a circle is a circle, 2012, participatory drawing, pen on paper, India and Sydney.

"Can you draw me a circle?" A circle. Yes. Round… At this point I would draw something in the air that suggested a circle.
When I asked this question on the streets of India, most thought I was strange. Some didn’t say anything, others laughed with friends, a few outright refused. However, most did, at some point put pen to paper and draw, and I’m very glad they did. I asked families, labourers, shop owners, street cleaners, hotel managers, gurus, toilet money collectors, anyone that would listen and even the ones who didn’t. I never tried to explain why and they never really asked. I collected over 70 circles for the project and I continued to collect even after it was over.

When the project was exhibited in Sydney, I invited the attendants to draw their circle. I printed out the circles from India and provided blank paper for the audience to do the same. The idea was to swap the circles, any circle. Perhaps you took home your friends circle or Mary's from Fort Cochin. How were you to know?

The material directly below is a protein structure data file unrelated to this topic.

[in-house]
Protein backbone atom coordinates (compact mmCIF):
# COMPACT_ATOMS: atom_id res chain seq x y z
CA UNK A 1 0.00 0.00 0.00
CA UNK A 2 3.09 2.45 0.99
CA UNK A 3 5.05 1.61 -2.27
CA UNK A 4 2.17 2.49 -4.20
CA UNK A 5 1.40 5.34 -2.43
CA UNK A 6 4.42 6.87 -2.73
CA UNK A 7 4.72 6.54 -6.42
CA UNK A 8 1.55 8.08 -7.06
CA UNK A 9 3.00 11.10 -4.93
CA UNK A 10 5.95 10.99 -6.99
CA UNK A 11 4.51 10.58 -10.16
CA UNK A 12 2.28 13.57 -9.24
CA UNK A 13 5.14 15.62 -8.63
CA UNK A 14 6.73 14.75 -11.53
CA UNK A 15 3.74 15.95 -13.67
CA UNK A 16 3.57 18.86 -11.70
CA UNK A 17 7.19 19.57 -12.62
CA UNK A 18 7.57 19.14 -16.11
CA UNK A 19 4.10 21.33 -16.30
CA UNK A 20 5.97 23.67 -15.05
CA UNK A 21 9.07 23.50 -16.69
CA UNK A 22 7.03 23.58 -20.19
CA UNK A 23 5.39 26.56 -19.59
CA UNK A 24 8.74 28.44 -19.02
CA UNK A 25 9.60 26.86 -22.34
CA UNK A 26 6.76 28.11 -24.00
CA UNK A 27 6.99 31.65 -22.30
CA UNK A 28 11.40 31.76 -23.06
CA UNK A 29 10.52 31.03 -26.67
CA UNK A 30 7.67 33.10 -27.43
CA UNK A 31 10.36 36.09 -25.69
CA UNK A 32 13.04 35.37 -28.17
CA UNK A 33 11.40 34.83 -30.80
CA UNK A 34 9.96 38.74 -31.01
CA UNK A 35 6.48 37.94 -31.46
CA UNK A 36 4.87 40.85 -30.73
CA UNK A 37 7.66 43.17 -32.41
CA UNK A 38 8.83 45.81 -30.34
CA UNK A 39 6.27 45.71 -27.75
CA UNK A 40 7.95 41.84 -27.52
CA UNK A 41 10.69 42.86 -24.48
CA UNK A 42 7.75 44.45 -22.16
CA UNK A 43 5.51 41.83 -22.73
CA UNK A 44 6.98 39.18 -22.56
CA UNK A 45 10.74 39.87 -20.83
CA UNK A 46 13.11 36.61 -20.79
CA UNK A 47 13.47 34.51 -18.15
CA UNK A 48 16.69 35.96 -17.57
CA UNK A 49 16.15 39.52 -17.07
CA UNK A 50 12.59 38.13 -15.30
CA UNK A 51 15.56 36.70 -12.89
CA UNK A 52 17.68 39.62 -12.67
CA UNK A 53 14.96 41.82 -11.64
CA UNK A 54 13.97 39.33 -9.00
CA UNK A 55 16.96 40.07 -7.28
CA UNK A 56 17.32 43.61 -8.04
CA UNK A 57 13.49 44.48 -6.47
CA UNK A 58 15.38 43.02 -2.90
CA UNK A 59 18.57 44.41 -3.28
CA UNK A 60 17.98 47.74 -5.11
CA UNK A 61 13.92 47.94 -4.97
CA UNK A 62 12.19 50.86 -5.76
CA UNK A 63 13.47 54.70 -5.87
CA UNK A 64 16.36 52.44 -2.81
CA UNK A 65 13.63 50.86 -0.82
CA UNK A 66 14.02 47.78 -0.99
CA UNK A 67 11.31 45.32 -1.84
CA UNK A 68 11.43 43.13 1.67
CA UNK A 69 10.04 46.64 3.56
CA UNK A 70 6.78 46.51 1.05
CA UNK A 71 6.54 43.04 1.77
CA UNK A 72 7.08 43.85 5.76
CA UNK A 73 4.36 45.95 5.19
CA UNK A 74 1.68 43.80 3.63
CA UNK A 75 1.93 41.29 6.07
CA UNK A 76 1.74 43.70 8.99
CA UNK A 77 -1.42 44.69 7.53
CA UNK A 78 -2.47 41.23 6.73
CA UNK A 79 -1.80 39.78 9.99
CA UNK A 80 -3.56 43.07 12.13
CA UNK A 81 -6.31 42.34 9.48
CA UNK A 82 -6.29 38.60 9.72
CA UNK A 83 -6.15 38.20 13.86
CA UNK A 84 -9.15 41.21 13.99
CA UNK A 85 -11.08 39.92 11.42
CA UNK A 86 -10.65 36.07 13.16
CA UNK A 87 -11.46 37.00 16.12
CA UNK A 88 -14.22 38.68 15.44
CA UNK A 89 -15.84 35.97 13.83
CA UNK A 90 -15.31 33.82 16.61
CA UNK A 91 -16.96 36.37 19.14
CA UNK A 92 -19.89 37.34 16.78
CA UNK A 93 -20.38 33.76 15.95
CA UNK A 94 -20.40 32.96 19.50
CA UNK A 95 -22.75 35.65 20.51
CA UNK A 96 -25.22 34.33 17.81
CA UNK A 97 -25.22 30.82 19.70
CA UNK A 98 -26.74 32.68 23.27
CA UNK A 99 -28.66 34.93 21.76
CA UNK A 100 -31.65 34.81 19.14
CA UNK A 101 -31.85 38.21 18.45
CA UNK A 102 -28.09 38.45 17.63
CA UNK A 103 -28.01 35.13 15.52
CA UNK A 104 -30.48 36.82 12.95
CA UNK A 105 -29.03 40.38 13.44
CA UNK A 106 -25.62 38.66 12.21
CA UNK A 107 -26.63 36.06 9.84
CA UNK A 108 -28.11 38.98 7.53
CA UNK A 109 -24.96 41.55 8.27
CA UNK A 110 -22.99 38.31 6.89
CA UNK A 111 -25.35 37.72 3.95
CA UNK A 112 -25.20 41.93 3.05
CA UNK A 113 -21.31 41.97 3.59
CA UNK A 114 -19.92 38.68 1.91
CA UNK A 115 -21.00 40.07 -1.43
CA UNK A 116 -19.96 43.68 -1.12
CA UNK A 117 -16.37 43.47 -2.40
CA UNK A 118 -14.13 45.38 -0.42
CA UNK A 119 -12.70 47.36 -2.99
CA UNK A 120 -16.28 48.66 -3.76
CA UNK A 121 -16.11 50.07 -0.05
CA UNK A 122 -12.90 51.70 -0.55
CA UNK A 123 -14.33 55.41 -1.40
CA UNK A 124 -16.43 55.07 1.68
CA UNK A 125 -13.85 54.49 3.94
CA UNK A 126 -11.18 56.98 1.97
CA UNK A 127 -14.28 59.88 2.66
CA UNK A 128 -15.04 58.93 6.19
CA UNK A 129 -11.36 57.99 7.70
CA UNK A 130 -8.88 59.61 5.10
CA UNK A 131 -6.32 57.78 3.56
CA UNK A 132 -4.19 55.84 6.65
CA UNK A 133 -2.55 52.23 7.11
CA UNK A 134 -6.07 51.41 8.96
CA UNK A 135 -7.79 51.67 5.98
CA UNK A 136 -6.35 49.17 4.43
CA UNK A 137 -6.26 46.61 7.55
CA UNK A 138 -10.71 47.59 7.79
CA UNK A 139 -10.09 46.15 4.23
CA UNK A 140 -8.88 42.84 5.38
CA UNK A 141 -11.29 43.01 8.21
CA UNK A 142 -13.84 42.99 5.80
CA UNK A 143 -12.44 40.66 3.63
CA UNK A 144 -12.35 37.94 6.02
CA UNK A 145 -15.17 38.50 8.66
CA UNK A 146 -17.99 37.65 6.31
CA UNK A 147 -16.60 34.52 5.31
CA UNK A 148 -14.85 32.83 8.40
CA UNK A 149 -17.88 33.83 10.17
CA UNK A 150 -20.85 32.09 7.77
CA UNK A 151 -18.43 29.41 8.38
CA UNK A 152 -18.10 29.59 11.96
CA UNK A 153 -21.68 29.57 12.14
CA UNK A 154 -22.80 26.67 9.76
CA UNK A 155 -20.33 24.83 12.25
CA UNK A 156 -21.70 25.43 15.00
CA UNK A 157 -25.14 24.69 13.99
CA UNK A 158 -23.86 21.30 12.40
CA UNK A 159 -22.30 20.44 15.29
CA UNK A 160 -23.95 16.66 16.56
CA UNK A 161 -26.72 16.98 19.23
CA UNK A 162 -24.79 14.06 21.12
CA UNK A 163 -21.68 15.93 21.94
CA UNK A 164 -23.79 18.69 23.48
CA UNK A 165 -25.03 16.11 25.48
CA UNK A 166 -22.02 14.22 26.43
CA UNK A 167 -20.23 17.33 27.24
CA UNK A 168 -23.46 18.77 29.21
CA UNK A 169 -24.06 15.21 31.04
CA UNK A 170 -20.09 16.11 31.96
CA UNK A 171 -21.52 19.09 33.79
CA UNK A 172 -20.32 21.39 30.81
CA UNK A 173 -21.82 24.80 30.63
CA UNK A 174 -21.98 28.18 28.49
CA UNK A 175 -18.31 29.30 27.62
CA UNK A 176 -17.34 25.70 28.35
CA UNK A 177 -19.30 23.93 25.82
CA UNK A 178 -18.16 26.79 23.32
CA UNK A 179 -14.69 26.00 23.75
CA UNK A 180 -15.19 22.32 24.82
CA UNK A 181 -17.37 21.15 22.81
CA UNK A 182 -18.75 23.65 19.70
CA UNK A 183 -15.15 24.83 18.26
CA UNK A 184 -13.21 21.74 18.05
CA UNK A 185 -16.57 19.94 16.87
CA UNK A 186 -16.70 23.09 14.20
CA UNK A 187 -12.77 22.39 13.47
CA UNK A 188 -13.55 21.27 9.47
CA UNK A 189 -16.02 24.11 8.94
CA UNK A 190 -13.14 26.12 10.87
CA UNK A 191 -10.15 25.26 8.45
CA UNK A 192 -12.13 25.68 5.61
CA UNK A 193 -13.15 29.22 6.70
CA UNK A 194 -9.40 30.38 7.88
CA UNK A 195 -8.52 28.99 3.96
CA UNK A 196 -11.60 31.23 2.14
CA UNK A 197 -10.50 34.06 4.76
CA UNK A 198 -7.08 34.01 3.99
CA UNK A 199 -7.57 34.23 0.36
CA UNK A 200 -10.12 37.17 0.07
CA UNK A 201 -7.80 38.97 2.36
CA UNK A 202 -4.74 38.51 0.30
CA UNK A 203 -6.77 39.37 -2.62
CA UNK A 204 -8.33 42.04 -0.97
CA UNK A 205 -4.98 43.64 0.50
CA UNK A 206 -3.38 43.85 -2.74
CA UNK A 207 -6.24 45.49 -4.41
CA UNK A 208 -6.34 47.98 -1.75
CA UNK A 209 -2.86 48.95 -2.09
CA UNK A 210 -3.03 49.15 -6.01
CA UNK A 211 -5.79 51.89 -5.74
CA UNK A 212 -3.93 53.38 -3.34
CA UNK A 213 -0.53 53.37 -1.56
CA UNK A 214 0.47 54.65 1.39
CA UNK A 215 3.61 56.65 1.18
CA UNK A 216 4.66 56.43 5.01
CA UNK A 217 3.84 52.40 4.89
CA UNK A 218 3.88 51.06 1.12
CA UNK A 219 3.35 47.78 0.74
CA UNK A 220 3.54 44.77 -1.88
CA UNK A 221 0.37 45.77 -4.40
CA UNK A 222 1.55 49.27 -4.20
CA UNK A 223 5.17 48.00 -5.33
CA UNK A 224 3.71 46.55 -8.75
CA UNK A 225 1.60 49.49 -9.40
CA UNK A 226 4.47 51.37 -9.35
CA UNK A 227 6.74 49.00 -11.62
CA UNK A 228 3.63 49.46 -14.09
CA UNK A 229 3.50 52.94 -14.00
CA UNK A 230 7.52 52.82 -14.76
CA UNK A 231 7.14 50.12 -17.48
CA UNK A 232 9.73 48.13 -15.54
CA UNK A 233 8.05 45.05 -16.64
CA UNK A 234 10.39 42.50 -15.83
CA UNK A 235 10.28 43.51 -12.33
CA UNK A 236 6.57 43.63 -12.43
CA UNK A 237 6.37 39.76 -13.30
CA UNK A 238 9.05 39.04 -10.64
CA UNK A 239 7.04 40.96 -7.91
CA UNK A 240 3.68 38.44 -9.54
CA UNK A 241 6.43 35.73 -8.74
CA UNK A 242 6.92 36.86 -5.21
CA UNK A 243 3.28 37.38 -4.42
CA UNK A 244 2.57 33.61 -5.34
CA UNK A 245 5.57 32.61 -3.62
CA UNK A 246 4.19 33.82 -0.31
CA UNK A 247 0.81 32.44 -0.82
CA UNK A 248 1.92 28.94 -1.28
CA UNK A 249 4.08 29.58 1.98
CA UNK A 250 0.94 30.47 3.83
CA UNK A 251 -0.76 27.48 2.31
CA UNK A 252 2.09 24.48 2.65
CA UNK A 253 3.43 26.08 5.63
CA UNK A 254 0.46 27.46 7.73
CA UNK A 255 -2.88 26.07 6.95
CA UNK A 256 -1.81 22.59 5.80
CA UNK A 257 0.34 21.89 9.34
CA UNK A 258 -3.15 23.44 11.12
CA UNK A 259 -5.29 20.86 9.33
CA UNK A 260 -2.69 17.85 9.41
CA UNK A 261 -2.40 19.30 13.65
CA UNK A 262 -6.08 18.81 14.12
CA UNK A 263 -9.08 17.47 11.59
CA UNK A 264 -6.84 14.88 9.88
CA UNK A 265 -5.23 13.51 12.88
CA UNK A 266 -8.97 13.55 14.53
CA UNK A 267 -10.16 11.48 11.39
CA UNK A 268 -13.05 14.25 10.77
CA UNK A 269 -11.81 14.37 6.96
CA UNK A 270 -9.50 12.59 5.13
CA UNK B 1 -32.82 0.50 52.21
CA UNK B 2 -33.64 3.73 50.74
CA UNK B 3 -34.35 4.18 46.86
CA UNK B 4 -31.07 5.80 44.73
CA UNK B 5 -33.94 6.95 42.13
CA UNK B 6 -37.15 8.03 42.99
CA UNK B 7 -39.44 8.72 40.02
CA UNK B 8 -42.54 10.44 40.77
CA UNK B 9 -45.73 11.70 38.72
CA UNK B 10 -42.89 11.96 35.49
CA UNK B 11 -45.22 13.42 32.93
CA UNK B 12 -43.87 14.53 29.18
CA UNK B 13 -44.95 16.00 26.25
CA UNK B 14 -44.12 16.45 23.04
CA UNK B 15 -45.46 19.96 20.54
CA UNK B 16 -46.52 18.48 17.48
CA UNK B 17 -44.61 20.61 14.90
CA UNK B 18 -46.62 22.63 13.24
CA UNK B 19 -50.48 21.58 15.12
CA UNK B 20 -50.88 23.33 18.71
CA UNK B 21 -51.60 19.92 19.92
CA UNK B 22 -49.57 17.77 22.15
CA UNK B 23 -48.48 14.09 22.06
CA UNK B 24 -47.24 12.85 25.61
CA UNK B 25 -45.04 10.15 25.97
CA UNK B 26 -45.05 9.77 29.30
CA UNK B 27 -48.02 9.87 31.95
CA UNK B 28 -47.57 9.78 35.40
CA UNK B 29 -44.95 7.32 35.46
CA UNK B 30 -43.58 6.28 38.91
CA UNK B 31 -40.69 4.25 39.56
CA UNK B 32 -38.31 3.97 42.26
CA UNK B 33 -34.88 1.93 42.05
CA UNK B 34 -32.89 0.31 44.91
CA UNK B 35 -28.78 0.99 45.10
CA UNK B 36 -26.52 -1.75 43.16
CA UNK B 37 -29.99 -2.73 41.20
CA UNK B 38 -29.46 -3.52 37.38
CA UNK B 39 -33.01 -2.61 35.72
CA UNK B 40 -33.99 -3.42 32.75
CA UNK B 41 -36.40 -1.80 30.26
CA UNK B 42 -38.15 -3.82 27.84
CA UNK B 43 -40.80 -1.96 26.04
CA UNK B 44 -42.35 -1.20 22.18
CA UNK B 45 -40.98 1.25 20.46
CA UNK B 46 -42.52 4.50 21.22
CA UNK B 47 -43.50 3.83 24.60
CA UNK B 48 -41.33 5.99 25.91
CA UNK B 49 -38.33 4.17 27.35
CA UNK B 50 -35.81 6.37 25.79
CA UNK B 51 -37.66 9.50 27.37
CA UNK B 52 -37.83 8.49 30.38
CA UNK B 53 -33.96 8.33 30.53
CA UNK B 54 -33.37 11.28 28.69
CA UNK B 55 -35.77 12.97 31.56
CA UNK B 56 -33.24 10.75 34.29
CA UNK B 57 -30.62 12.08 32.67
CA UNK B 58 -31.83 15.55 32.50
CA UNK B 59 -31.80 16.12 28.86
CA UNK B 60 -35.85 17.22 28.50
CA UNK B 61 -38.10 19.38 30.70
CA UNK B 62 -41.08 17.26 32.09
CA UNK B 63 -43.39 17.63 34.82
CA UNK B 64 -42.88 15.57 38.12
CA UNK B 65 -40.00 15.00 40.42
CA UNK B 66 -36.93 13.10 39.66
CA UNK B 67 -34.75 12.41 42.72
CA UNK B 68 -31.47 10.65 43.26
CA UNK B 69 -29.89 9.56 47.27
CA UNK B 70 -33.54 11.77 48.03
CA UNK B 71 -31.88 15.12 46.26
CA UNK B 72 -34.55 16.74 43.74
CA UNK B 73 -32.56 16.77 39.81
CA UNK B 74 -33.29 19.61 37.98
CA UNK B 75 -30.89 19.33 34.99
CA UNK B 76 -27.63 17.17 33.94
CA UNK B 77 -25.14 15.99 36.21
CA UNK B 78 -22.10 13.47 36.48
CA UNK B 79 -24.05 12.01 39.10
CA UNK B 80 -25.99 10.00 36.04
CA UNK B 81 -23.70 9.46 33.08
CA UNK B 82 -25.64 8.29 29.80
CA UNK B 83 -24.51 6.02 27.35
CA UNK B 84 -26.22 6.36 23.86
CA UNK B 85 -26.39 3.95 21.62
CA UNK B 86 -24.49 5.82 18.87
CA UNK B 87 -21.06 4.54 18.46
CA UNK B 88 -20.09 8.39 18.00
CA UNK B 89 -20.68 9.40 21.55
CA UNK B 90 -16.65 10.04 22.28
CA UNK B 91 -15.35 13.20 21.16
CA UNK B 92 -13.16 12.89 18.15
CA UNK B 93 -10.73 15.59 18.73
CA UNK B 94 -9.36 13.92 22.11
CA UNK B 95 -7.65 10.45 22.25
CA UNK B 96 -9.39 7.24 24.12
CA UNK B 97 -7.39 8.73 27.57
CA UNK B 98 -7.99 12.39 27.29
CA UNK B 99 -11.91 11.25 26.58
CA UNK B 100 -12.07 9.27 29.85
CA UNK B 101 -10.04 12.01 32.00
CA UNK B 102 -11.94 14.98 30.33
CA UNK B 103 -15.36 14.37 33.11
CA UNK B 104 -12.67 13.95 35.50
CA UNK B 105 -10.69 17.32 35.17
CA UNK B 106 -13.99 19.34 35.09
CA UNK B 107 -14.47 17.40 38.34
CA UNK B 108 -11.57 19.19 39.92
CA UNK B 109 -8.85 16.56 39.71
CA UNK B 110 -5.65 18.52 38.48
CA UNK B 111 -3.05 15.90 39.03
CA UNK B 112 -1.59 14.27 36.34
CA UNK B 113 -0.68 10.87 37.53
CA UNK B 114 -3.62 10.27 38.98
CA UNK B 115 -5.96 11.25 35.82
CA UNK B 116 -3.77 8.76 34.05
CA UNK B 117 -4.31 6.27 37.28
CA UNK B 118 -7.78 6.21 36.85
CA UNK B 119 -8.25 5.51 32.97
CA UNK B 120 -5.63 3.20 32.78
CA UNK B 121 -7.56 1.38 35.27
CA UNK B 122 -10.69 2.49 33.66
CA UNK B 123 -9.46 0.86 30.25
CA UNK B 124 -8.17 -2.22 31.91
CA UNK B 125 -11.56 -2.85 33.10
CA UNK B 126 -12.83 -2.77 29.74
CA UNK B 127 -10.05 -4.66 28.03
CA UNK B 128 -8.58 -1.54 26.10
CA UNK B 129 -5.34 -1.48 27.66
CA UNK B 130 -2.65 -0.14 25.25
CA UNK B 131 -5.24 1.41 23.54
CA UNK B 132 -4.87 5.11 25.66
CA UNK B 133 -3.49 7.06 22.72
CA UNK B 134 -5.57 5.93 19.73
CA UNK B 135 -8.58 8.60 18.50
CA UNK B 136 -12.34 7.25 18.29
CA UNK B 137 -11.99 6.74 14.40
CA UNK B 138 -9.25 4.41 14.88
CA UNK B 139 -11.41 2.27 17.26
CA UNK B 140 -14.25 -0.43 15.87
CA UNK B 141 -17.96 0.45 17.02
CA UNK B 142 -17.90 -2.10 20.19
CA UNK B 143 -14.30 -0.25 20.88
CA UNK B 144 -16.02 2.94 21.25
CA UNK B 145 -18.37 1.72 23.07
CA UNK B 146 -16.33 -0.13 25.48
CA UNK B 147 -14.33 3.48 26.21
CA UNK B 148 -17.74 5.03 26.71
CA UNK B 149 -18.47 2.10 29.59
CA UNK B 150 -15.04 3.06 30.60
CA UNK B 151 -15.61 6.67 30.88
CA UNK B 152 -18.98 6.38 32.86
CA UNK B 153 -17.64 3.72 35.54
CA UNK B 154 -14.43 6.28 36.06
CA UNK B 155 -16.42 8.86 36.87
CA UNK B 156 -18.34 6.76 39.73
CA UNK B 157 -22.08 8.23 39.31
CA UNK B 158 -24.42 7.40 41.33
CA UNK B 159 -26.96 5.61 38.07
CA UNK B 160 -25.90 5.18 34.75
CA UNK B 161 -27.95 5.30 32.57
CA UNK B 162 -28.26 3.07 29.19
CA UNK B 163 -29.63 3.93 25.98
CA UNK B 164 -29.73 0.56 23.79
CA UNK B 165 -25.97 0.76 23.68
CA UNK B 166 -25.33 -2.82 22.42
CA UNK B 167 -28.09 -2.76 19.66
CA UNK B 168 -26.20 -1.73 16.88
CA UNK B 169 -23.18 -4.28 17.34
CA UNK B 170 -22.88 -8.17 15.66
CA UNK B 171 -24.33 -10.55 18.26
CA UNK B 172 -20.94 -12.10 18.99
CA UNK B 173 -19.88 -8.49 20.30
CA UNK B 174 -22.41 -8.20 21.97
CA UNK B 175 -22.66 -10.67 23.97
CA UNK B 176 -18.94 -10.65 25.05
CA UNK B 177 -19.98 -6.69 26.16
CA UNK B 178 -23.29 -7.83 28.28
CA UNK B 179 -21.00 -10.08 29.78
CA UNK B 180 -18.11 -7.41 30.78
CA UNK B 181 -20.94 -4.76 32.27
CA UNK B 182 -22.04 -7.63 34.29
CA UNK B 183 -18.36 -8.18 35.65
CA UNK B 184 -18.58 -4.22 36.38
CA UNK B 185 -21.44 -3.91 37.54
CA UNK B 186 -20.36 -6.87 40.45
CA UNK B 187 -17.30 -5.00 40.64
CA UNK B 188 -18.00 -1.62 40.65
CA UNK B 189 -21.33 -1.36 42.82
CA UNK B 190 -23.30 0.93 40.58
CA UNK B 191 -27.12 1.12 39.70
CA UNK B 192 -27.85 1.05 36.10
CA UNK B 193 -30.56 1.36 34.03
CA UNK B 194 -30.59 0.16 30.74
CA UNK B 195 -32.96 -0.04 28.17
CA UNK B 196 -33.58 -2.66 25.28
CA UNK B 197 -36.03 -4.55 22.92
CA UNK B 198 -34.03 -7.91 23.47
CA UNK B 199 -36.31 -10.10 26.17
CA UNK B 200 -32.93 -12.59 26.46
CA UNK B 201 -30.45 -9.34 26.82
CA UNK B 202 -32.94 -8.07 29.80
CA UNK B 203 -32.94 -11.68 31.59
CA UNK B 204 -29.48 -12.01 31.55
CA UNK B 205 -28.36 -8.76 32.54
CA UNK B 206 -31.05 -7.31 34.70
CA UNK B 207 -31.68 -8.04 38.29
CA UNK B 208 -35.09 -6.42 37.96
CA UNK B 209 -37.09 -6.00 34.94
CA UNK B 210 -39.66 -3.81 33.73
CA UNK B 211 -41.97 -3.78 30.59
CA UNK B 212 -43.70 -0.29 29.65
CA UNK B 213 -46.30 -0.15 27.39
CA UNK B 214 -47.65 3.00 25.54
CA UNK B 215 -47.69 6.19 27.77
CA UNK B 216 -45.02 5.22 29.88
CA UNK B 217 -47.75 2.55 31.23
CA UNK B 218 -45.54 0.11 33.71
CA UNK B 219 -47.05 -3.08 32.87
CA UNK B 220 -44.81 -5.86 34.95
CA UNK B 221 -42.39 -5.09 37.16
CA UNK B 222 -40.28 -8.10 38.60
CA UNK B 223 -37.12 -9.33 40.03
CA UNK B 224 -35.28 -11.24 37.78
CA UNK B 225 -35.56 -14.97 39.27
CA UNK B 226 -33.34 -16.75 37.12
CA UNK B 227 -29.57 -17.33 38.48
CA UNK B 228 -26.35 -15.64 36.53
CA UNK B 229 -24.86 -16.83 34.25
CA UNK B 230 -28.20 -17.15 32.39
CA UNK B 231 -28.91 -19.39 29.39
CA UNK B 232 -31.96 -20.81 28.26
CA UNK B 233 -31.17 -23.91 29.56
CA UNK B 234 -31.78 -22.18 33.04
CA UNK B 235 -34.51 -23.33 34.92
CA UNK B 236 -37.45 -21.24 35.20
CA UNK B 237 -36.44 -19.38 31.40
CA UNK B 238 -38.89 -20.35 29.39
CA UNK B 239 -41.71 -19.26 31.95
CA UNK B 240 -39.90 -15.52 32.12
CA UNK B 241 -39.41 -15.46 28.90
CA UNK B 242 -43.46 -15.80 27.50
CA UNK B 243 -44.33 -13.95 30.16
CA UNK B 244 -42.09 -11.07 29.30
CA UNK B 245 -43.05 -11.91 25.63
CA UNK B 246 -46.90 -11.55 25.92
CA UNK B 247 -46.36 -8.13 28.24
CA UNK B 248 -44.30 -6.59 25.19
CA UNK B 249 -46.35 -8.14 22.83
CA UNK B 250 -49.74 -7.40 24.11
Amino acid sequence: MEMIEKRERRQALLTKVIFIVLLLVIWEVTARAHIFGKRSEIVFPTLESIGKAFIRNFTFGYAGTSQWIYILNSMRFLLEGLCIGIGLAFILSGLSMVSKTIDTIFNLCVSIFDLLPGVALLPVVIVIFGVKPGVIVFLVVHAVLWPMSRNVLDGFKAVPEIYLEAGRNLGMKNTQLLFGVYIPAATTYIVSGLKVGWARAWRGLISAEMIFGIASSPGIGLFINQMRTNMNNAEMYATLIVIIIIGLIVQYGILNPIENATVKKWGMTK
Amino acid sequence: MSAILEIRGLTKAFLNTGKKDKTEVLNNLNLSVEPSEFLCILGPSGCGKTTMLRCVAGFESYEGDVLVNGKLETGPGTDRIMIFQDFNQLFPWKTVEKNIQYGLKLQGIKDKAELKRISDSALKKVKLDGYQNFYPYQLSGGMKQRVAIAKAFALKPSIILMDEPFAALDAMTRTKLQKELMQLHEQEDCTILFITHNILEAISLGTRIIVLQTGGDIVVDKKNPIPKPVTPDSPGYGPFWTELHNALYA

During my final days in India, I discovered I couldn’t find my book of circles. My friend who owned the cafe upstairs warned me monkeys were known to enter through the broken windows and wander around. Having exhausted all other possibilities to find the book I came to the conclusion the monkeys had of course taken it. I always hoped it would stay in India, somehow. I like to think they took it to the roof top, ripped it into a million pieces and blew it all across the land.